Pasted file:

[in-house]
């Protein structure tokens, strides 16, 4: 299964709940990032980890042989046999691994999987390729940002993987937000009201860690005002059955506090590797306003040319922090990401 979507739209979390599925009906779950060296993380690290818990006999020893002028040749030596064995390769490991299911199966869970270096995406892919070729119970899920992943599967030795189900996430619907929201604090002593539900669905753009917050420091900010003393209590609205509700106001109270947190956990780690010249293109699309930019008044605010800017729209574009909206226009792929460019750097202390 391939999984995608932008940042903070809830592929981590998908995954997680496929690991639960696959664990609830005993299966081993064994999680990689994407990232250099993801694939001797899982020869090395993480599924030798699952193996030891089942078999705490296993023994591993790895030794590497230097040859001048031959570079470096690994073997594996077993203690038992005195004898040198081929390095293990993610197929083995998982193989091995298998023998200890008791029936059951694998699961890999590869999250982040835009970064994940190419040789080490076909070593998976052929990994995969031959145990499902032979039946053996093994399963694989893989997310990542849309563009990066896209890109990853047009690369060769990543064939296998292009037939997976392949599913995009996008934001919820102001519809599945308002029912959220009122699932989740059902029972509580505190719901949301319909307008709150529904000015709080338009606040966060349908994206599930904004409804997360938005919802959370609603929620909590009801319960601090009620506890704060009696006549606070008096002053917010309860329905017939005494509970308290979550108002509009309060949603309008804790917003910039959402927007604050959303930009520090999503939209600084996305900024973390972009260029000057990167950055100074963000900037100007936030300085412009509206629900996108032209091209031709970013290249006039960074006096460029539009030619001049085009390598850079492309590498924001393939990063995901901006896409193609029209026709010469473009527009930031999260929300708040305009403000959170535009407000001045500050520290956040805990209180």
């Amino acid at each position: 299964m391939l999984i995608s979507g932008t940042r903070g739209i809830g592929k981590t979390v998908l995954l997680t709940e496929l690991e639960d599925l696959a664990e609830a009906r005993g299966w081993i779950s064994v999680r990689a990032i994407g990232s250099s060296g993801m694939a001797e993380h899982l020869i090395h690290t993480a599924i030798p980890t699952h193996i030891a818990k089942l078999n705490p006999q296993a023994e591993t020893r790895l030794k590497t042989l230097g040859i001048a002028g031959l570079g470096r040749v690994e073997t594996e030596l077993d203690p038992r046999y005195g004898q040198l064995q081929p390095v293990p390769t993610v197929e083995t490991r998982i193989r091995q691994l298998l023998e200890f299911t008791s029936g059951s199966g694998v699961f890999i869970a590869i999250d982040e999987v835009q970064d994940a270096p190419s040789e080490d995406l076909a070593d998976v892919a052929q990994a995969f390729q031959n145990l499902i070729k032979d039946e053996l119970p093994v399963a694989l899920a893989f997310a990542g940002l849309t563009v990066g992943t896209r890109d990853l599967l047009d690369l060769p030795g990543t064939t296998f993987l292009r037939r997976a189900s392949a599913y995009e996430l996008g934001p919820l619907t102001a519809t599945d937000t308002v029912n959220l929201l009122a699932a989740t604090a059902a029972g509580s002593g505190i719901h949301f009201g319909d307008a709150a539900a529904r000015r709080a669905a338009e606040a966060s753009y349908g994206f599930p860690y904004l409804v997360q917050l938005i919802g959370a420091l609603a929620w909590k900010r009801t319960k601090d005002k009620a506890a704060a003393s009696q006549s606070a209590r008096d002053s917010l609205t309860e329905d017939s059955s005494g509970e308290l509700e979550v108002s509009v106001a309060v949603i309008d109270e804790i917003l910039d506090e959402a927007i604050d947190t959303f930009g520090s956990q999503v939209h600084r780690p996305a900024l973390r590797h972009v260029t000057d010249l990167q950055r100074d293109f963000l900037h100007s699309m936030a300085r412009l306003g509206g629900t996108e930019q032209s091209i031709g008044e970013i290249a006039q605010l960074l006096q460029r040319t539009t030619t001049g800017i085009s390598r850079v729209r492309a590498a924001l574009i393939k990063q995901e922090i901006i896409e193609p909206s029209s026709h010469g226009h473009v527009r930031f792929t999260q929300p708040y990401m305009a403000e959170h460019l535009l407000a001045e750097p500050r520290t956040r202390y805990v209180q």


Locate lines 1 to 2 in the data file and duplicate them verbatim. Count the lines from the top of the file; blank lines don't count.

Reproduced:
[in-house]
């Protein structure tokens, strides 16, 4: 299964709940990032980890042989046999691994999987390729940002993987937000009201860690005002059955506090590797306003040319922090990401 979507739209979390599925009906779950060296993380690290818990006999020893002028040749030596064995390769490991299911199966869970270096995406892919070729119970899920992943599967030795189900996430619907929201604090002593539900669905753009917050420091900010003393209590609205509700106001109270947190956990780690010249293109699309930019008044605010800017729209574009909206226009792929460019750097202390 391939999984995608932008940042903070809830592929981590998908995954997680496929690991639960696959664990609830005993299966081993064994999680990689994407990232250099993801694939001797899982020869090395993480599924030798699952193996030891089942078999705490296993023994591993790895030794590497230097040859001048031959570079470096690994073997594996077993203690038992005195004898040198081929390095293990993610197929083995998982193989091995298998023998200890008791029936059951694998699961890999590869999250982040835009970064994940190419040789080490076909070593998976052929990994995969031959145990499902032979039946053996093994399963694989893989997310990542849309563009990066896209890109990853047009690369060769990543064939296998292009037939997976392949599913995009996008934001919820102001519809599945308002029912959220009122699932989740059902029972509580505190719901949301319909307008709150529904000015709080338009606040966060349908994206599930904004409804997360938005919802959370609603929620909590009801319960601090009620506890704060009696006549606070008096002053917010309860329905017939005494509970308290979550108002509009309060949603309008804790917003910039959402927007604050959303930009520090999503939209600084996305900024973390972009260029000057990167950055100074963000900037100007936030300085412009509206629900996108032209091209031709970013290249006039960074006096460029539009030619001049085009390598850079492309590498924001393939990063995901901006896409193609029209026709010469473009527009930031999260929300708040305009403000959170535009407000001045500050520290956040805990209180």